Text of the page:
He sighed. “But people are eating it up,’’ he said. “I can’t believe it.”
Mr. Estrada, who is 73, knows better than most that borders are more than lines on a map. Born in Mexico, he arrived in America at the age of 1. Until the 1970s, he said, the border had an organic quality. During the Cinco de Mayo fiesta, dancers paraded from Mexico into America then back again; beauty queens from both countries sat together on a platform that straddled the border; white tourists crossed into Mexico for the bullfights, the night life and the “rum runs” — cheap alcohol.
Then the drug wars exploded, and in 1995, a fence started to rise. Crime fell sharply, but the drop exacted a cost. Tourism withered, the curio shops closed and there was a painful tear in the cross-border culture. “The dynamic changed,” he said.
The sheriff’s nostalgia pointed to a wider truth: Walls are not just about whom a country wants to keep out; they are a mark of what it is trying to preserve, its idea of itself. With the rise of Mr. Trump, America’s sense of itself is suddenly less sure. And so I spent a week in the southern borderlands, flitting between Mexico and America, trying to figure out what, in this febrile election season, that idea might be.
The fence itself is a formidable sight, spanning about one-third of the 2,000-mile frontier from California to Texas, and patrolled by about 20,000 agents. One of the most tightly guarded stretches is around the city of Nogales, which straddles the border. Here, the first world abuts the third. American Nogales, orderly and somniferous, pushes up against Mexican Nogales, an unruly metropolis of 300,000 souls where the Sinaloa cartel looms large.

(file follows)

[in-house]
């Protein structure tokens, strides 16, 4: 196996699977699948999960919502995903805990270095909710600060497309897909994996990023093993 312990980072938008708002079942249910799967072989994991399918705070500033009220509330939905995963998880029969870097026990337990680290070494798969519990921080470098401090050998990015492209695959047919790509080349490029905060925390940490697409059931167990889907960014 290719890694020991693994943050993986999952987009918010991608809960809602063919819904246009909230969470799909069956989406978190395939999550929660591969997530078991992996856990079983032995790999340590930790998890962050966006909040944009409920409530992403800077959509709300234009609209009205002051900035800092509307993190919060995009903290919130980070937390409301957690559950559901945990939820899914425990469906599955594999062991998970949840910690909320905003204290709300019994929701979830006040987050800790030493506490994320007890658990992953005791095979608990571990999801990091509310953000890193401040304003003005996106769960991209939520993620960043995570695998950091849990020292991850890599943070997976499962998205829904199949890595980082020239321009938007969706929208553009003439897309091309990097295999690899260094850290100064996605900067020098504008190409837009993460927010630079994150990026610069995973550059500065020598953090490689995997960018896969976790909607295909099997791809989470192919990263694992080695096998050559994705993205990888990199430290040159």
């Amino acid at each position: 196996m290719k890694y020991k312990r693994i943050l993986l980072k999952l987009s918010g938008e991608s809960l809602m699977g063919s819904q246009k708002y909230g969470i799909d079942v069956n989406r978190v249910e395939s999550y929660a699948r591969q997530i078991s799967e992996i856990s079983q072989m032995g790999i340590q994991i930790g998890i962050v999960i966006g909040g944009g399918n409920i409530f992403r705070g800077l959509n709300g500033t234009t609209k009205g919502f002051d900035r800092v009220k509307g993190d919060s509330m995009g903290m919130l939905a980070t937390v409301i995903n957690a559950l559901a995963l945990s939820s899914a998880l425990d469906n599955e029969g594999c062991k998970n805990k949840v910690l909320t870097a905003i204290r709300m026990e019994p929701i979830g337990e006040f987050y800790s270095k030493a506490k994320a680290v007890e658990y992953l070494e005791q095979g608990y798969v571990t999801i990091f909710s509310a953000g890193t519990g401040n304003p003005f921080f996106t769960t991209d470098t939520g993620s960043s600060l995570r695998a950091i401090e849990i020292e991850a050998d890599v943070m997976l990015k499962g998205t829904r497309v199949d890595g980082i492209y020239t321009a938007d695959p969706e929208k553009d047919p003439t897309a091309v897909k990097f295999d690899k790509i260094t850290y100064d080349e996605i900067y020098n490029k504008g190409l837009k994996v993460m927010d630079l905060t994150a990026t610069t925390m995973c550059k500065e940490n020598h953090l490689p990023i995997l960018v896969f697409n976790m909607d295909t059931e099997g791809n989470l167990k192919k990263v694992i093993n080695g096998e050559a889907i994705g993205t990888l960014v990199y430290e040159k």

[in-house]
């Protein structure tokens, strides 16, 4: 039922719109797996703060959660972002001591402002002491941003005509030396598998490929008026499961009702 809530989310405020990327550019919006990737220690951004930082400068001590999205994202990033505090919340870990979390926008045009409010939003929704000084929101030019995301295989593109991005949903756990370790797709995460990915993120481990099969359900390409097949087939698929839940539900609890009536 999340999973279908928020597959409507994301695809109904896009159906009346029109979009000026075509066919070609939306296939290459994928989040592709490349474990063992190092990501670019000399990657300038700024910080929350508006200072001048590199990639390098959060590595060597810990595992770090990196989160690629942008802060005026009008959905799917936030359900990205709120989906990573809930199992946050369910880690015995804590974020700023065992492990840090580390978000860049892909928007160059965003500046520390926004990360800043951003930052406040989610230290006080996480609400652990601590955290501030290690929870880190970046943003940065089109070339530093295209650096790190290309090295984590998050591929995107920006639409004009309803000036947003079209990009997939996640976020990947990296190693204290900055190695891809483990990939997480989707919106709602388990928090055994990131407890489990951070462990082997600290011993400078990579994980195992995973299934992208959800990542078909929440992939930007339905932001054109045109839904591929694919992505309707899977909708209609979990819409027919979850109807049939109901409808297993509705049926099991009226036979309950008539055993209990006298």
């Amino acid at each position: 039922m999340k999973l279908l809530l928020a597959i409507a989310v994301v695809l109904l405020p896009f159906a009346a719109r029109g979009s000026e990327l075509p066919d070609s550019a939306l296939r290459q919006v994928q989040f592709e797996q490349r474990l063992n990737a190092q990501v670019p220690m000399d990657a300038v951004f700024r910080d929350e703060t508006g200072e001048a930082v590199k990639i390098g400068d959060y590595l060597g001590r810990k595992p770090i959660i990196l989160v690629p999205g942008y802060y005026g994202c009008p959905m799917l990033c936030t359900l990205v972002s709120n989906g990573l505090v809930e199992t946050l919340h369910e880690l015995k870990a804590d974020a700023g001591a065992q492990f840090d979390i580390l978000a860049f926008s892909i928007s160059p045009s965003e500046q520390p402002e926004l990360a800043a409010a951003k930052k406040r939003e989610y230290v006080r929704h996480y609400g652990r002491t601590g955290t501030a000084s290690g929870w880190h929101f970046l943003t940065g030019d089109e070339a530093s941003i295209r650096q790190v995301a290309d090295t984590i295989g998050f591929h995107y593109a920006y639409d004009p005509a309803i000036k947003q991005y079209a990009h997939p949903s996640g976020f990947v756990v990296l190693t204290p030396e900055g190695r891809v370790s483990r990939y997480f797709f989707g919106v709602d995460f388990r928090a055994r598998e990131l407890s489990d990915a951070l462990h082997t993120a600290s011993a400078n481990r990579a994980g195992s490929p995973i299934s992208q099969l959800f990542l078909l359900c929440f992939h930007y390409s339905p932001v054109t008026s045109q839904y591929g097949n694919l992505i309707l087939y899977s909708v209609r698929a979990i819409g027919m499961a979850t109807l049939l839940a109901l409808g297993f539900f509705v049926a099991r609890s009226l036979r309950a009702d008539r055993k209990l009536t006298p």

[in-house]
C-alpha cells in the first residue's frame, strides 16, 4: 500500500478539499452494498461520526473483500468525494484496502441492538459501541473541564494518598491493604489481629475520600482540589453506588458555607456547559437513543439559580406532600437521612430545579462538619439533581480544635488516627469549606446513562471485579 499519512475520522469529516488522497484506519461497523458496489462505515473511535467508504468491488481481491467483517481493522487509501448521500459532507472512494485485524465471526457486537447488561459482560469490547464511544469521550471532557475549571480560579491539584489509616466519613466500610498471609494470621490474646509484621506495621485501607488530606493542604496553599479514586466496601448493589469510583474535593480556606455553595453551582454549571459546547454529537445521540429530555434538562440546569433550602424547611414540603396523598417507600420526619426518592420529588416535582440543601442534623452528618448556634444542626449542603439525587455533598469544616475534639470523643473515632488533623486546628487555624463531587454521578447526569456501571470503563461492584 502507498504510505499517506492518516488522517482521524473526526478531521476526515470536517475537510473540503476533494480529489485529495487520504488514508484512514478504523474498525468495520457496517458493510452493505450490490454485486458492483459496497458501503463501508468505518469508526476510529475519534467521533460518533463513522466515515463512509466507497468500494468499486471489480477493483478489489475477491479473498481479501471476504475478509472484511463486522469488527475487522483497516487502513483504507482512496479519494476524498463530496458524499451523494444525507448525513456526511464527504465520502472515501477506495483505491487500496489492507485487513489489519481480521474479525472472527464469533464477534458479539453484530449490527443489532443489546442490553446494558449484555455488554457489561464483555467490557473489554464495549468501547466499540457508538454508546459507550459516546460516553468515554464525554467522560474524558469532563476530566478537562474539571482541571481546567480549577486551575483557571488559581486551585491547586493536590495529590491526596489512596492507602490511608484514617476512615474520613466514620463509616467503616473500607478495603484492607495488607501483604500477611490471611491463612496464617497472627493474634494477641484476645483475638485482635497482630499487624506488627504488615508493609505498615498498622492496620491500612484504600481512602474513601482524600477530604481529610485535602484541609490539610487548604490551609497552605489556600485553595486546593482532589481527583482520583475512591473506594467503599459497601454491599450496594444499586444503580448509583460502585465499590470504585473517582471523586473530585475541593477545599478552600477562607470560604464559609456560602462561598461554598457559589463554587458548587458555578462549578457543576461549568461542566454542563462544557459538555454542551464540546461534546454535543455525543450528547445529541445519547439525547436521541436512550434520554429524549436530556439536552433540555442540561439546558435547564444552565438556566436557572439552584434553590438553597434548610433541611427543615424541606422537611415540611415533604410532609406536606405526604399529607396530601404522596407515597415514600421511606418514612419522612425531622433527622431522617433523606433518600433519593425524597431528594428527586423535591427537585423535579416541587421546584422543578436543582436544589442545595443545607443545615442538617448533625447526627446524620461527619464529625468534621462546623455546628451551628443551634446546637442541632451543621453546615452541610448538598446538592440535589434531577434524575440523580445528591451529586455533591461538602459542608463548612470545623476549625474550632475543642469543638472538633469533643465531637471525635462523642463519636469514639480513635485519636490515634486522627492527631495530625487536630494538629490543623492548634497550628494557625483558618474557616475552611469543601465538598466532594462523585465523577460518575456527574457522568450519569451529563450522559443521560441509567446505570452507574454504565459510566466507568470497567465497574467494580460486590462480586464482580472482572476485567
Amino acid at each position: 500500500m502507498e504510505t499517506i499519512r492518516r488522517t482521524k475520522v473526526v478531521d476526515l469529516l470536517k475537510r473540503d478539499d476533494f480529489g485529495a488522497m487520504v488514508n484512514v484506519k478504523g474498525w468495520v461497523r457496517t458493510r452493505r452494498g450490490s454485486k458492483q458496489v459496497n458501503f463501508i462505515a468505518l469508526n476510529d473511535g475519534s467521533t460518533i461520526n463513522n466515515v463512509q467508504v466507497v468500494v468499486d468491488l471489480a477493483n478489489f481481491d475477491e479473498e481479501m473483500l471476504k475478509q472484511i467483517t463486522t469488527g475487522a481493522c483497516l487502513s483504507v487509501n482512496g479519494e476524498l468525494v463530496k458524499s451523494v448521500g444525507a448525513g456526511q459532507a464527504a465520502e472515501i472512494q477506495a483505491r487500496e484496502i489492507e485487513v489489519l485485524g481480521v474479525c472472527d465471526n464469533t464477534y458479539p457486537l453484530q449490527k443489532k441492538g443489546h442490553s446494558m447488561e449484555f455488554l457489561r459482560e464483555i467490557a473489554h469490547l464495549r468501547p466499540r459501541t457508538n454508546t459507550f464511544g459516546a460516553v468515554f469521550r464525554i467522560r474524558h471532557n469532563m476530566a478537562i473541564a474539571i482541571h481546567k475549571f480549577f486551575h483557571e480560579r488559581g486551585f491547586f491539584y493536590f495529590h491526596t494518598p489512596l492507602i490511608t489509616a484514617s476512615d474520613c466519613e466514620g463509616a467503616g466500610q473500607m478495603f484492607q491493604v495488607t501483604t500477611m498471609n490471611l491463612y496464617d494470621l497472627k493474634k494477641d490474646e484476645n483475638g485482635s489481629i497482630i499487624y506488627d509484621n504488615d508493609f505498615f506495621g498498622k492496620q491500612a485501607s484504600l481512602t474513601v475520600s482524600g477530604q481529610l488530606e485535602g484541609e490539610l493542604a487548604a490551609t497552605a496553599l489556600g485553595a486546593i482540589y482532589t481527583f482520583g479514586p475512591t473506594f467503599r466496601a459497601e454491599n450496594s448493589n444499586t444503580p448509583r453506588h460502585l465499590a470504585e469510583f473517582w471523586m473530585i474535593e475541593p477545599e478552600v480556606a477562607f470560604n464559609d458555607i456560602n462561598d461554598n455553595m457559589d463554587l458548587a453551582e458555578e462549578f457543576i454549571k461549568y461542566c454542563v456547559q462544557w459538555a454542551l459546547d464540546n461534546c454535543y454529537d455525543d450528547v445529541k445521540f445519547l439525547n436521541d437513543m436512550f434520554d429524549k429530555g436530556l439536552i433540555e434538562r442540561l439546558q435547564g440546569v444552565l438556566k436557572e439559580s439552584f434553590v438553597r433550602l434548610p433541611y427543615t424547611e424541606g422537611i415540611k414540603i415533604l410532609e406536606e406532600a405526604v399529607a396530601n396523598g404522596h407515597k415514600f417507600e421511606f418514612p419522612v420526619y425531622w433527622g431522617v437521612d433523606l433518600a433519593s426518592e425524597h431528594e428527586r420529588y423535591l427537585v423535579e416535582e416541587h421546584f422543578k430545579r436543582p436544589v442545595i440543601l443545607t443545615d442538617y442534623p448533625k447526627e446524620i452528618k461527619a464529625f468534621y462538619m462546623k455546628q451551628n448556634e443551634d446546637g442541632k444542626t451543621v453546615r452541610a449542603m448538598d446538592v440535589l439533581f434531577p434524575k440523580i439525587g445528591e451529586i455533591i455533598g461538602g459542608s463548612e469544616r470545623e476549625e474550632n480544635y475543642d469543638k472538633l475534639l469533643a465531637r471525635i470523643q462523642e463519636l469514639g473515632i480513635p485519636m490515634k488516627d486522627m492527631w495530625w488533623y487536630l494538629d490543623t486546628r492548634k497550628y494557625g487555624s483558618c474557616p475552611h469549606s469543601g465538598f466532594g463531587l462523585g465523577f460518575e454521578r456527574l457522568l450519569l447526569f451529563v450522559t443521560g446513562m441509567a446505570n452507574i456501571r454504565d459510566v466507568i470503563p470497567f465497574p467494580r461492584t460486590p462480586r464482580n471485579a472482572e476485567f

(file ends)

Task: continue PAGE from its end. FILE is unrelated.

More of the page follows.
John Lawson, a border patrol officer born in Pennsylvania, took us on a tour of the fence, a slatted metal barrier, 18 to 30 feet high, that undulates along the hills on either side of Nogales. It was built at a cost of $4 million per mile, which includes an array of military-style fortifications. We passed pole-mounted cameras, radars, vibration sensors and, in the dip of valley, a line of World War II-style Normandy barriers meant to stop any Mexican vehicle from crashing through America’s front gate. The border patrol reaches into the air, too, with a fleet of drones, balloons and Blackhawk helicopters.
And yet, the “migrantes” and the “traficantes” still slip through.
Officer Lawson pulled up on a small bluff overlooking the border and pulled out his binoculars. Half a mile away, inside Mexico, three young men trudged along a ridge, then vanished behind a splash of foliage. Farther along we saw other groups: spotters, employed by the cartel, Officer Lawson said. They use their cellphones to direct traffic, telling migrants and drug smugglers when to make a run for it. Looking left and right, on the American side, I counted six patrol jeeps, parked on hillocks.
Both sides sat still, watching the other, waiting for one to make a move. “The purpose of the fence is to buy time,” said Officer Lawson. “It allows us to respond. But it can’t stop them completely. Nothing can.”
As in Europe, where rising walls have forced migrants to chance their lives in rickety boats, the militarized American border has created ever more perilous routes. In Arizona, that means heading for the desert. Beyond Nogales, where the fence peters out, migrants march for days through a sweltering landscape. Since 1999, more than 2,000 people have died in the Arizona deserts, often from exhaustion or thirst, according to the Tucson Samaritans.